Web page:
BCC instructions are to reset the monitor after peak in Stage 1/cycle 0 for any woman who does not have ovulation confirmation, in order to begin testing again for when the post-peak abstinence counts end. BCC does not assume infertility for the week after the post-peak abstinence count in Stage 1/cycle 0. But if you test and get lows, those are available. BCC advises that a single Proov Confirm PdG positive result after peak is typically sufficient to confirm ovulation in most situations (accounting for DHEA or progesterone supplementation, and possible ovarian cysts.) This is based on the published research on Proov Confirm tests and on Proov's internal clinical research. We consulted with the Proov founder for an understanding of what range of serum progesterone levels is associated with their PdG results, and correlated that with established research from Hilgers on serum progesterone levels and the end of the fertile window. For both methods, it is likely standard to advise completing any cervical fluid or monitor peak count underway when a Proov+ occurs. BCC definitely does, since that is exactly how a cross-check is designed to work! I am uncertain of Marquette’s current formal approach to Proov, but some Marquette instructors have advised that a single Proov Confirm positive is sufficient following peak, but that three consecutive Proov positives should be seen if there was no preceding peak. Marquette requires its instructors have a medical background in order to take their instruction training through the school of nursing. BCC does not require this, although it has some instructors in the health and medical fields. The training approaches will certainly be different between the methods. BCC fees and instructor materials are standardized, whereas Marquette instructors have more leeway in setting fees and creating or determining what materials they will use and how they will structure classes. While BCC fees are standardized, instructors do have the freedom to do pro bono work, offer grants or financial relief to help clients in need, and often do this. This is something done by many Marquette instructors as well. BCC does not currently have a self-paced online course or videos, or group classes. Instruction is done personally with each client (or client couple). Small group classes in BCC are likely to be used in future in Catholic dioceses where marriage preparation requires a course in NFP, otherwise there’d be a bottle-neck holding up weddings! Of interest to Catholics, both methods have long held USCCB certification. BCC reapplied for certification after the method changed hands and was no longer diocesan affiliated, and received USCCB certification mid-2023.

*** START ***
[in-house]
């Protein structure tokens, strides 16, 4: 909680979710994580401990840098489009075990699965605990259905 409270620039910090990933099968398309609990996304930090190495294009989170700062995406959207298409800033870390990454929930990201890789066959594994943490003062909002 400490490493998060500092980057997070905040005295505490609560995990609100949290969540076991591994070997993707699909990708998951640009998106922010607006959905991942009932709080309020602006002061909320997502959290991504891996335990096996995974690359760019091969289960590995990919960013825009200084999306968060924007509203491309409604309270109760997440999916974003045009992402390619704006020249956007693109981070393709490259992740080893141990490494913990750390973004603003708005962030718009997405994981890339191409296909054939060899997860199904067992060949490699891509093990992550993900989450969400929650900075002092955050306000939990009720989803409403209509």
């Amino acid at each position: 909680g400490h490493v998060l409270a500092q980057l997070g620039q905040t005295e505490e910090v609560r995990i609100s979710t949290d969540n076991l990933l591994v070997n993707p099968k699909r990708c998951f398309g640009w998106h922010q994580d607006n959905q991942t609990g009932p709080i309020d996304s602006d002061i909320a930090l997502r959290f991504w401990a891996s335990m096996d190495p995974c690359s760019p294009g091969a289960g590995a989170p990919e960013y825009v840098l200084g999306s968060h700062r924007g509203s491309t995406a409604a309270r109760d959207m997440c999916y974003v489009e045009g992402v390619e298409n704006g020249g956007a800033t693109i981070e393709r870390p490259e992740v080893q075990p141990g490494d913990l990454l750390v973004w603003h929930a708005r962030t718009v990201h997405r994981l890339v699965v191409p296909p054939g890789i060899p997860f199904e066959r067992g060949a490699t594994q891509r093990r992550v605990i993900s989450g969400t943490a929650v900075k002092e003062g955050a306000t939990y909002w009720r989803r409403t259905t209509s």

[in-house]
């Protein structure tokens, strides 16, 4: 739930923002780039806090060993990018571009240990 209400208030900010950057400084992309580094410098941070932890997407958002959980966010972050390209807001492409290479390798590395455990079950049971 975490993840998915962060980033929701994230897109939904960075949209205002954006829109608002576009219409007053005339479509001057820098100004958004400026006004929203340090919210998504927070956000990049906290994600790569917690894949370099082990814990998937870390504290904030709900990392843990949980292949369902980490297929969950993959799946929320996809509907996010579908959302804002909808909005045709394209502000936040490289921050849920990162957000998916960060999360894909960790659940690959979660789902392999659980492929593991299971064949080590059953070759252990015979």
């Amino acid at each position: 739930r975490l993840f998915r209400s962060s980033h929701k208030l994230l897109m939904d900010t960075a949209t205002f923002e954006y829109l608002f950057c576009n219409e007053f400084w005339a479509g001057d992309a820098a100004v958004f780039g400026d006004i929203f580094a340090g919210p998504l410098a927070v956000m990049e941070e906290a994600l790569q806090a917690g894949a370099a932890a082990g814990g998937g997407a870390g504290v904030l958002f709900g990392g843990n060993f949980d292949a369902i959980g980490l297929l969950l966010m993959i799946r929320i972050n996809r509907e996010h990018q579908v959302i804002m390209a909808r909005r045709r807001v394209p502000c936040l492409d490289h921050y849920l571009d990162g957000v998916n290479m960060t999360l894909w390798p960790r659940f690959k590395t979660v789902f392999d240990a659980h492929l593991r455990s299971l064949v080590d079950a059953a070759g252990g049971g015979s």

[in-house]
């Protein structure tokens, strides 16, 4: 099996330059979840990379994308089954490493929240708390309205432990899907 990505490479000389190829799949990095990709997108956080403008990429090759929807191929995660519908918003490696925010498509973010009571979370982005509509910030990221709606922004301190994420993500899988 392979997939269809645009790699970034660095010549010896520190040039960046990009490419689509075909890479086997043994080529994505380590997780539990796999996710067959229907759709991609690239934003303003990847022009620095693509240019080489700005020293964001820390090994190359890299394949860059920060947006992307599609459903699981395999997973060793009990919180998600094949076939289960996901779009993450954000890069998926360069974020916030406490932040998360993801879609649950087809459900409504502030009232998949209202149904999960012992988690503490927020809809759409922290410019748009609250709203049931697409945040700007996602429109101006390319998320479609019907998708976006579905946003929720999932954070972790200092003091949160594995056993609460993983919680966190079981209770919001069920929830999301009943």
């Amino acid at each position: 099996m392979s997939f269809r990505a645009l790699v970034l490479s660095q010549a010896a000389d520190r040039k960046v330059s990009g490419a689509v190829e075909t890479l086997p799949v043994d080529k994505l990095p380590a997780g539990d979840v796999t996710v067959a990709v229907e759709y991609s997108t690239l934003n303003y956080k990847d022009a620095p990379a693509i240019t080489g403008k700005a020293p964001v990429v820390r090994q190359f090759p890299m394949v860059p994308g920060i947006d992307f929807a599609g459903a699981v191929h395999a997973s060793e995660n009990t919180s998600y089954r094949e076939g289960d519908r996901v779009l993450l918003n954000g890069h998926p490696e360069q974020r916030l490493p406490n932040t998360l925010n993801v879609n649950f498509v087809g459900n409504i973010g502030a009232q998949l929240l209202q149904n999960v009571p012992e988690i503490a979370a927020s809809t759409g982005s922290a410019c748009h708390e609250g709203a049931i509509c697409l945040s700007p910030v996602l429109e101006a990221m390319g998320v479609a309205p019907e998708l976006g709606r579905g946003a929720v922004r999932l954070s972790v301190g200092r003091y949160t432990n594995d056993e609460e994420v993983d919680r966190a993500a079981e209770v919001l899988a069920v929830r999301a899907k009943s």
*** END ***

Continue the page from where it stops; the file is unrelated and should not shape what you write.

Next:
What does this all mean? It means you have more choice. There are variations within basic categories of methods. There are multiple sympto (mucus) methods, sympto-thermal methods, and monitor methods, all with their own takes on how best to apply the art of fertility charting to the biological science. Fertility charting doesn't come in just 3 primary colors - you get to decide if you like turquoise or teal best.